1970 · United States
Kendell Carter is seen as an established mid-career artist, who originates from the United States. Kendell Carter was born in 1970. Also born in the United States around 1970 and of the same generation are Kara Walker, Jason Rhoades, Ellen Gallagher, Andrea Zittel, Elizabeth Peyton, Rob Pruitt and Jean Michel Basquiat.
Galleries and Exhibitions
Kendell Carter's work is available on display in several galleries recorded on Artland. The galleries exhibiting Kendell Carter's work include Edward Cella Art + Architecture in Los Angeles, moniquemeloche in Chicago, as well as GAVLAK in Los Angeles. Kendell Carter most recent exhibition recorded on Artland was at GAVLAK in Los Angeles (25 October 2019 until 20 December 2019) with the exhibition Inaugural Exhibition.
Historical Context of United States
The United States has been a major country in the development of modern and contemporary art in the twentieth century, especially in the post war period, when the cultural importance of New York asserted its influence over Paris, formerly thought of as the most significant art centre globally. Leading art movements developed and fostered in significant ways throughout the United States include Abstract Expressionism in varied forms, Pop Art, including its West and East Coast branches, Minimalism, Conceptual Art, Neo-Expressionism, Graffiti and Street Art, plus various post-modern iterations of these many movements. In the modern and contemporary era, the United States has exercised a prevailing influence upon the international visual culture, due to the dominion of its economic and political institutions. Key examples of important U.S artists of the modern and contemporary period include Jackson Pollock, Mark Rothko, Jasper Johns, Robert Rauschenberg, Cy Twombly, Andy Warhol, Roy Lichtenstein, Frank Stella, Donald Judd, Cindy Sherman, Barbara Kruger, Julian Schnabel, Jean-Michel Basquiat and Keith Haring.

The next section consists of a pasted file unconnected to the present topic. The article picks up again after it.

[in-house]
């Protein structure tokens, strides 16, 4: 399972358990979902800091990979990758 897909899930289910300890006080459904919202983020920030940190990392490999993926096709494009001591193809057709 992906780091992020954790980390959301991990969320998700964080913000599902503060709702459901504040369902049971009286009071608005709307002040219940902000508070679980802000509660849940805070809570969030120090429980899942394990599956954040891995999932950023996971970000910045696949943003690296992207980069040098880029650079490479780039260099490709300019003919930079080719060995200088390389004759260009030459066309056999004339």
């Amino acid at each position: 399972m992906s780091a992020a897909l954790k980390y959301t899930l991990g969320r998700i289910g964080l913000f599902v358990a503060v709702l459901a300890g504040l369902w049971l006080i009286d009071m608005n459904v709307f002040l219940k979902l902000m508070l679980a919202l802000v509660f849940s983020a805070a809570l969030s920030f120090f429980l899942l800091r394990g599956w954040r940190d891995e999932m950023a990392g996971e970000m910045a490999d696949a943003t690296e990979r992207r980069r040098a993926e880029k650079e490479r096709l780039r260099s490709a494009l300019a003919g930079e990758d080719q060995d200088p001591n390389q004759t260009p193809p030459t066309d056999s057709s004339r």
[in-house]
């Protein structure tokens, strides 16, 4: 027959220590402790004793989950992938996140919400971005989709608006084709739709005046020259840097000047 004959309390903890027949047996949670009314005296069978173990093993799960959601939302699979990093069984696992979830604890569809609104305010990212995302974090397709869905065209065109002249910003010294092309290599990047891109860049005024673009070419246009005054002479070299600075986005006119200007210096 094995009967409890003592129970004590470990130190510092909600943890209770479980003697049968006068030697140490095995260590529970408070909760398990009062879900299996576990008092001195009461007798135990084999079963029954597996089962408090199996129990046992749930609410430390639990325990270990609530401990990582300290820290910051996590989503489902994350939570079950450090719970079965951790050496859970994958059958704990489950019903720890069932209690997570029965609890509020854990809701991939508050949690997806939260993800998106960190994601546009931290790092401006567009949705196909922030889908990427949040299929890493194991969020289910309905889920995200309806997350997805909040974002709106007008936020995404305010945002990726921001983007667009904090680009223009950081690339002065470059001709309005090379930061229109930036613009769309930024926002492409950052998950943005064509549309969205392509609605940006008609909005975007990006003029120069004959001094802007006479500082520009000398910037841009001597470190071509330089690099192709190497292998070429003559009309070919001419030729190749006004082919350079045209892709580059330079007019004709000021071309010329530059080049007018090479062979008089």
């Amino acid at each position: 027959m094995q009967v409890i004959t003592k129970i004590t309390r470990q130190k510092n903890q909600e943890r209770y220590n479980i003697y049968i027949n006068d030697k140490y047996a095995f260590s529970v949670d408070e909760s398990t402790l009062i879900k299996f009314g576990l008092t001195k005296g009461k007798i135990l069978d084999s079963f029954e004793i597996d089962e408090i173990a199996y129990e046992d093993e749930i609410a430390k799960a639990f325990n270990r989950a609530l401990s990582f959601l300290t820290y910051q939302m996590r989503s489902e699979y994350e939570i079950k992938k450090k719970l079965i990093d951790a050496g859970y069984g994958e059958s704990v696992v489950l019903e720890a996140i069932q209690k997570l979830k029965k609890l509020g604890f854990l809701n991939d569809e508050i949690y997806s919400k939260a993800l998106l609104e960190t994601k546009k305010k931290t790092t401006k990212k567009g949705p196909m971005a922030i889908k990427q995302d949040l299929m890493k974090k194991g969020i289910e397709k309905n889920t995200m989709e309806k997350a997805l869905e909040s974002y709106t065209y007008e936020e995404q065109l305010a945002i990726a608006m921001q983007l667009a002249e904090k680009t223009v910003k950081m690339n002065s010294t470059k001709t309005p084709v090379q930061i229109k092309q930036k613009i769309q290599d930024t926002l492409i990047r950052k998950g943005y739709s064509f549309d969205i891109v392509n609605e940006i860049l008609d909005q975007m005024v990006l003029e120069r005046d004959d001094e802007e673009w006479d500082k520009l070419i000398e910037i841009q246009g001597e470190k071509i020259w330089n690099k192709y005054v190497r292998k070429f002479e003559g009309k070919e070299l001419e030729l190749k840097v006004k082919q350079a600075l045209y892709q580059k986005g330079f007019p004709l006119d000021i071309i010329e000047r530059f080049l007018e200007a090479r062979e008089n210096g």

Further Biographical Context for Kendell Carter
Kendell Carter was born in 1970 and was largely influenced by the 1990s growing up. Art in the 1990s was defined at the beginning of the decade by a group of artists in the United Kingdom that came to be known as the YBAs, or Young British Artists. They were a diverse collective of artists, affiliated loosely by their age, nationality, and their association with Goldsmiths and the Royal College of Art in London, as well as being favoured by super collector of the time Charles Saatchi. The most renowned artist of the group is Damien Hirst, who was also an early organiser of group activities. Other artists included Chris Ofili, Tracey Emin, Marc Quinn, Gavin Turk, Sarah Lucas and Sam Taylor-Wood. Much of their work became noted for shock tactics and the sensationalism of both material and message. They also became known for their use of throwaway materials, wild-living, and an attitude that was simultaneously counter-culture rebellion but also entrepreneurial. They gained a large amount of media coverage and dominated British art during the 1990s. Their international shows in the mid-1990s included the now legendary ‘Sensation'. A proliferation of trends characterised the decade, including the highly derisive sculpture of Maurizio Cattelan, and highly sensitive advancements of conceptualism as shown in the work of artists like Felix Gonzalez-Torres.